The Donald is conducting his transition to the White House in his own way, taking his time, choosing his Cabinet carefully, and rationing misery to his detractors. His critics, particularly in the know-it-all media, are having trouble with a transition of their own. Almost a month has passed since the election, and the critics, who are supposed to be working their way through the five stages of grief - denial, anger, bargaining, depression and finally acceptance - are stuck in denial. They should be past anger by now, and learning how to bargain with their emotions.

Some of the critics of press and tube are still in denial - wallowing in it, if plain truth be told - consoling themselves that after all, Hillary won the popular vote, and if the world were an ordered place she would be measuring the White House windows for new curtains. But if all the plain truth be told, she would rather be returning to the White House and let the Donald have the consolation of the popular vote.

Others have grumbled that he was taking too long to fill out his Cabi­net, until someone looked back to the Obama administration - most journalists have a memory fit for a fruit fly - and discovered that not only was the Donald not loafing but was in fact a little ahead of usual.

The Democrats don't like his Cabinet choices; fair enough, if Hillary Clinton was the president-elect the Republicans wouldn't like hers, either. Opposing is what the opposition is entitled to do. But now that he has made some choices, they don't like his Cabinet of millionaires. But it's hard to find men and women of accomplishment in homeless shelters. "I've had several jobs in my lifetime," Phil Gramm, the former senator from Texas once said, "but I've never worked for a poor man."

The stock market, which was supposed to have taken per­manent residence in a basement apartment, has surged since election day and investors are expecting lower taxes and less regulation from heavy-handed government bureaucrats if a boom is sustained. A survey of small-business owners, the chief source of the nation's jobs, shows them optimistic for the first time in months. The National Federation of Independent Business finds that small-business firms are enthusiastically preparing for better times ahead.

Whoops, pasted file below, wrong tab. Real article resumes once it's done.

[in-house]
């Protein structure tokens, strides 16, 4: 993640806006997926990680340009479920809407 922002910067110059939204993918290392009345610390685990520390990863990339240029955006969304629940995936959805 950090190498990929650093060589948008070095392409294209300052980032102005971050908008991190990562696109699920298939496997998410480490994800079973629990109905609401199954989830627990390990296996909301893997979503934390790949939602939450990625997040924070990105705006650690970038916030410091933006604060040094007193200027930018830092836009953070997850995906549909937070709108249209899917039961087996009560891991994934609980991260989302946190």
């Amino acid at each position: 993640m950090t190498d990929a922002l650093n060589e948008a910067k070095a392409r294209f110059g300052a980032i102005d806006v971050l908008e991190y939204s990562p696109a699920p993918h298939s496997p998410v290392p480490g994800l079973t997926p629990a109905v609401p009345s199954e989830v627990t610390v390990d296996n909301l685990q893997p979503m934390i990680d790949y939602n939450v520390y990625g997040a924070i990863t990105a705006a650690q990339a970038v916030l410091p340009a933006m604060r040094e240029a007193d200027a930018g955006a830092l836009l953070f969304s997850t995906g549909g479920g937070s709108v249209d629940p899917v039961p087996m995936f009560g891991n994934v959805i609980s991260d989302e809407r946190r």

"A seasonally adjusted net 15 percent plan to create new jobs, up 5 points since October [is] the strongest reading in the recovery," says William Dunkelberg, the business federation's chief economist. Economics is regarded as the dismal science, and the Donald is apparently changing that, too.

Mr. Dunkelberg warned not to expect a big job surge as reflected in the November figures, out Friday. It's the signal on hiring this month and afterward that encourages economists who expect considerably faster growth under Mr. Trump's administration.

The good news that Carrier, the Indiana manufacturer of air conditioning machinery will keep 1,400 jobs in the United States, and not send them to Mexico as previously announced, has quickly become a target for the churlish and the surly. You might think that just about everyone would join the working men and women in cheering such good news, but not this year.

Sen. Ron Wyden of Oregon, the senior Democrat on the Senate Finance Committee, vows to scrutinize the deal - which is his duty - but he sounds like a man who hopes to find the devil sitting atop an incriminating detail. "Were there any federal tax policies discussed [with Carrier executives]," he asks. "Were there promises about defense contracts? I want to know about the costs relevant to the jobs. I mean, he has not even had a press conference."

Well, government by press conference can be fun, but it's not always the best way to conduct a government or a transition. The Donald, a rowdy businessman, has his own way of conducting business, and it's probably not what Washington has seen in the first 240 years.

"They say it's not presidential to call up these massive leaders of business," the rowdy businessman says. "I say it's very presidential, and if it's not presidential, that's OK." He fired a rocket for certain other businessmen, too. "Companies are not going to leave the United States with­out consequences. It's not going to happen."

This is the new way of doing business, and it's the Donald's blunt speech, his scorn for Washington's taste for evasion and euphemism, that put him where he is now. The critics themselves must move on now through the later stages of grief, to acceptance. They can't live in a safe space forever.

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JWR contributor Wesley Pruden is editor emeritus of The Washington Times.